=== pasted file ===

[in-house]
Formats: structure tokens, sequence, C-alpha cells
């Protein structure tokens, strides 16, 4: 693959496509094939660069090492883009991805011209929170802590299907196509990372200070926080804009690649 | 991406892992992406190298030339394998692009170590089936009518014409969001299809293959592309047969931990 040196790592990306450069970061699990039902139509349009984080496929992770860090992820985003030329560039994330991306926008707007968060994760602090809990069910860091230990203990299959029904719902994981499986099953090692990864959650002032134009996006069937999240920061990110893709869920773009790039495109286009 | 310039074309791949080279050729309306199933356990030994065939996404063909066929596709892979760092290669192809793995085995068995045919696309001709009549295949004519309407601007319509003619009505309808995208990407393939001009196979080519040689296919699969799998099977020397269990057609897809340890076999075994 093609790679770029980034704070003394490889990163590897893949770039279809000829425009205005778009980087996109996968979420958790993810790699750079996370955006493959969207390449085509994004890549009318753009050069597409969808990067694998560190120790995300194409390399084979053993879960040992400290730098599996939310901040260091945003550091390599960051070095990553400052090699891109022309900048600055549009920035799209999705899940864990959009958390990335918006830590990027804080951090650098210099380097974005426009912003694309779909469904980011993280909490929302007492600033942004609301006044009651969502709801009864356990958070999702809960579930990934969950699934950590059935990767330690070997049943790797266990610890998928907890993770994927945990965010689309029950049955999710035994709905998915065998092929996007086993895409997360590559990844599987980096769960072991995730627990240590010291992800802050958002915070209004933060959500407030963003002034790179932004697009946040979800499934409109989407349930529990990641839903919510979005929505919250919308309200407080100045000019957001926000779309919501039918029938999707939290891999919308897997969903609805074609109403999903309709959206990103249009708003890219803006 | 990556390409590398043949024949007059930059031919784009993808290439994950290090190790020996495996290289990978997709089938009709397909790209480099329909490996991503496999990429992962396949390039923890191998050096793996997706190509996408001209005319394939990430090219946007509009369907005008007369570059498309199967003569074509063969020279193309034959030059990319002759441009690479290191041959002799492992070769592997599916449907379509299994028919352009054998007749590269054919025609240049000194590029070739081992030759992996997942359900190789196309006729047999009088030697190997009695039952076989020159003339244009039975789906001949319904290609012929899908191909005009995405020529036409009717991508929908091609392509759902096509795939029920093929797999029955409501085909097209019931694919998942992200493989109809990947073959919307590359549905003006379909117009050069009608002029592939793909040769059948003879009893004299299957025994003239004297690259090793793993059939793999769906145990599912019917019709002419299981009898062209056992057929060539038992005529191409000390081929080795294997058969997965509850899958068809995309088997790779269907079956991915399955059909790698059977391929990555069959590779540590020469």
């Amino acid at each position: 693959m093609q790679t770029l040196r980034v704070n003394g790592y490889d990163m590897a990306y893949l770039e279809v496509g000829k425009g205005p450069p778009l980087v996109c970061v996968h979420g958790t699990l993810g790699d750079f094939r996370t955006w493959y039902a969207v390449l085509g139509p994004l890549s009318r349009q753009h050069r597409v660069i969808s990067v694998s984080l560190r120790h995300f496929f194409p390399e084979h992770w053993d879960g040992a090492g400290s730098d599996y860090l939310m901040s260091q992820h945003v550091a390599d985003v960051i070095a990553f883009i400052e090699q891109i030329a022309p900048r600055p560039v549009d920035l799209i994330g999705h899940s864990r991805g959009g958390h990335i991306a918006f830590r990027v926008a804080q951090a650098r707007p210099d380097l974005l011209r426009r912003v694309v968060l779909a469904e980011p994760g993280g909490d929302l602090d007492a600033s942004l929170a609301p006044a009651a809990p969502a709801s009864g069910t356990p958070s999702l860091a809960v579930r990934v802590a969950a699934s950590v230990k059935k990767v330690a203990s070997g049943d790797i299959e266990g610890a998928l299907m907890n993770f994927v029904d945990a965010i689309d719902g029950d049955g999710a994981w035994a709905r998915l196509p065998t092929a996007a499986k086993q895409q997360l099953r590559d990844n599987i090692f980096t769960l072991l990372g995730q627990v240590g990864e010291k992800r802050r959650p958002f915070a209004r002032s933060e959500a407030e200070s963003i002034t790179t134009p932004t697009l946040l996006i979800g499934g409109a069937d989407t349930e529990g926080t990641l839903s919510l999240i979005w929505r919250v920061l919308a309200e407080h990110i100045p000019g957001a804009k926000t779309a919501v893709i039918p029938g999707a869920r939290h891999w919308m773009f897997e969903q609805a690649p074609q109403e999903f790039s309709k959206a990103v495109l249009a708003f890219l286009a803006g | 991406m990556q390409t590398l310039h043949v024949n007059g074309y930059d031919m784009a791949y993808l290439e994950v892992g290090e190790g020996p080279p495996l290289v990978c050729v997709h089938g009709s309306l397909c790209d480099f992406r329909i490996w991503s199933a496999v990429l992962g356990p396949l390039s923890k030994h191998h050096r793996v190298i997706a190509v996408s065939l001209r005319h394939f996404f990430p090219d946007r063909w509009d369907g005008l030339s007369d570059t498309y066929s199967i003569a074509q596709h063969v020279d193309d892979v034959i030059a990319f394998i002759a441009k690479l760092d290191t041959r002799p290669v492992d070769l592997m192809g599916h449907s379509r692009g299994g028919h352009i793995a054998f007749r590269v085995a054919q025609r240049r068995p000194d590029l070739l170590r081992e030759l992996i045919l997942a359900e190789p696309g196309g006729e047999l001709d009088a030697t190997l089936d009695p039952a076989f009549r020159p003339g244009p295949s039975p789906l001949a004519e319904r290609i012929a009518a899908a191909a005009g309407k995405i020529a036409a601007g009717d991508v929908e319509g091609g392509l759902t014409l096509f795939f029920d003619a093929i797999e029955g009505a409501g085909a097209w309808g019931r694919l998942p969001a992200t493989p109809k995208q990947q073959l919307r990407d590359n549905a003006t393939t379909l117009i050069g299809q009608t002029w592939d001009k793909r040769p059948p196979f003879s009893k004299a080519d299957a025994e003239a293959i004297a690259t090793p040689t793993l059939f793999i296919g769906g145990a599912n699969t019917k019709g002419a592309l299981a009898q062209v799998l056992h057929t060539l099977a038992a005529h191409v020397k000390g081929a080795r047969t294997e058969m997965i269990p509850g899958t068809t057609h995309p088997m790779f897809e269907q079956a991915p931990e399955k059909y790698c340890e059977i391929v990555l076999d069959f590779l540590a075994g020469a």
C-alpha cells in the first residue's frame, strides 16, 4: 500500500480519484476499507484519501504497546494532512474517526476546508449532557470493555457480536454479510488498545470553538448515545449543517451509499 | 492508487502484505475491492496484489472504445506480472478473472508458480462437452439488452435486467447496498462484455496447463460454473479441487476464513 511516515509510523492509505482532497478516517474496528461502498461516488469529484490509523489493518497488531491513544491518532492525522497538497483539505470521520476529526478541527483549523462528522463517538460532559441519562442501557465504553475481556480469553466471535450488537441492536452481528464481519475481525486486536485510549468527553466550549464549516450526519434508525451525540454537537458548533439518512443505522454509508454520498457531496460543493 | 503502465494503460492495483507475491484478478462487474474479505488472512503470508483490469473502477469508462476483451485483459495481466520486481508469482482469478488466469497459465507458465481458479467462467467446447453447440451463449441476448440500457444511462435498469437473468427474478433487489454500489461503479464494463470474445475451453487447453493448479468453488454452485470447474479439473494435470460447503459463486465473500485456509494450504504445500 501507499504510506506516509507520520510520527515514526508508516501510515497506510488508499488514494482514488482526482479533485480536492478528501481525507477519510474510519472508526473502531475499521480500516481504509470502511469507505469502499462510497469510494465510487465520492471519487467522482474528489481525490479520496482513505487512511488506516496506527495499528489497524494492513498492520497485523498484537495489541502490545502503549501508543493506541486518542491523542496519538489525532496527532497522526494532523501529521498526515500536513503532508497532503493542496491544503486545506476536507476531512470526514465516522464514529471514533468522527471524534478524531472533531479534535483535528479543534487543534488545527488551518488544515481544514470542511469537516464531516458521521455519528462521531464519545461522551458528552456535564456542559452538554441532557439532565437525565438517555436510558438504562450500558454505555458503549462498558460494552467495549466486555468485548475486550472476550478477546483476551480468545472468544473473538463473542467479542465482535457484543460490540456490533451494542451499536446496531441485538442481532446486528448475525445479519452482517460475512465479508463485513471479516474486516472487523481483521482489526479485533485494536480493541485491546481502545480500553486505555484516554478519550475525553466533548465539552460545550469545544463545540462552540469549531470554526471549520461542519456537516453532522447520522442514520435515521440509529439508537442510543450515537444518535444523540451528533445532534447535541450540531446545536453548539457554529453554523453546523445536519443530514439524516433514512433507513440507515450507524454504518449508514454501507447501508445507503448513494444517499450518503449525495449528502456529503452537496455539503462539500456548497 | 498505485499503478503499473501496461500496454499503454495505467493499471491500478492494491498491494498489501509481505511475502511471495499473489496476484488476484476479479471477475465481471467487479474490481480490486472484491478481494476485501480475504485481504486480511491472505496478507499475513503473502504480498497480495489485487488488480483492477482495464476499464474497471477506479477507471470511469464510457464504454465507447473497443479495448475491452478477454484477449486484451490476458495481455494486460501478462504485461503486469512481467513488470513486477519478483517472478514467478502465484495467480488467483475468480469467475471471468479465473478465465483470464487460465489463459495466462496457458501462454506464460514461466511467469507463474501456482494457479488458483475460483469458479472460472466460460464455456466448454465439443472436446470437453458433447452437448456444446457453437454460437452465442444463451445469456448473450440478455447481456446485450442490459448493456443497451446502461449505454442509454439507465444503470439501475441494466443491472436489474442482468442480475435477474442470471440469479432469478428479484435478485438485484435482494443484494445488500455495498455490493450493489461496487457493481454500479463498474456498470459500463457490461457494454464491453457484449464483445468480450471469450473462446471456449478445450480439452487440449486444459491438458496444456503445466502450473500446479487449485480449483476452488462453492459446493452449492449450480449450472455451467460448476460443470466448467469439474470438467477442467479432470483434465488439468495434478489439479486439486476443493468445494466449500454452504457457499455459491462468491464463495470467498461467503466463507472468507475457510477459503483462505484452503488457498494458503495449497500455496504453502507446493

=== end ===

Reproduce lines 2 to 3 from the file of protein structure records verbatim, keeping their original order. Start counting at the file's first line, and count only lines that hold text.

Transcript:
Formats: structure tokens, sequence, C-alpha cells
């Protein structure tokens, strides 16, 4: 693959496509094939660069090492883009991805011209929170802590299907196509990372200070926080804009690649 | 991406892992992406190298030339394998692009170590089936009518014409969001299809293959592309047969931990 040196790592990306450069970061699990039902139509349009984080496929992770860090992820985003030329560039994330991306926008707007968060994760602090809990069910860091230990203990299959029904719902994981499986099953090692990864959650002032134009996006069937999240920061990110893709869920773009790039495109286009 | 310039074309791949080279050729309306199933356990030994065939996404063909066929596709892979760092290669192809793995085995068995045919696309001709009549295949004519309407601007319509003619009505309808995208990407393939001009196979080519040689296919699969799998099977020397269990057609897809340890076999075994 093609790679770029980034704070003394490889990163590897893949770039279809000829425009205005778009980087996109996968979420958790993810790699750079996370955006493959969207390449085509994004890549009318753009050069597409969808990067694998560190120790995300194409390399084979053993879960040992400290730098599996939310901040260091945003550091390599960051070095990553400052090699891109022309900048600055549009920035799209999705899940864990959009958390990335918006830590990027804080951090650098210099380097974005426009912003694309779909469904980011993280909490929302007492600033942004609301006044009651969502709801009864356990958070999702809960579930990934969950699934950590059935990767330690070997049943790797266990610890998928907890993770994927945990965010689309029950049955999710035994709905998915065998092929996007086993895409997360590559990844599987980096769960072991995730627990240590010291992800802050958002915070209004933060959500407030963003002034790179932004697009946040979800499934409109989407349930529990990641839903919510979005929505919250919308309200407080100045000019957001926000779309919501039918029938999707939290891999919308897997969903609805074609109403999903309709959206990103249009708003890219803006 | 990556390409590398043949024949007059930059031919784009993808290439994950290090190790020996495996290289990978997709089938009709397909790209480099329909490996991503496999990429992962396949390039923890191998050096793996997706190509996408001209005319394939990430090219946007509009369907005008007369570059498309199967003569074509063969020279193309034959030059990319002759441009690479290191041959002799492992070769592997599916449907379509299994028919352009054998007749590269054919025609240049000194590029070739081992030759992996997942359900190789196309006729047999009088030697190997009695039952076989020159003339244009039975789906001949319904290609012929899908191909005009995405020529036409009717991508929908091609392509759902096509795939029920093929797999029955409501085909097209019931694919998942992200493989109809990947073959919307590359549905003006379909117009050069009608002029592939793909040769059948003879009893004299299957025994003239004297690259090793793993059939793999769906145990599912019917019709002419299981009898062209056992057929060539038992005529191409000390081929080795294997058969997965509850899958068809995309088997790779269907079956991915399955059909790698059977391929990555069959590779540590020469």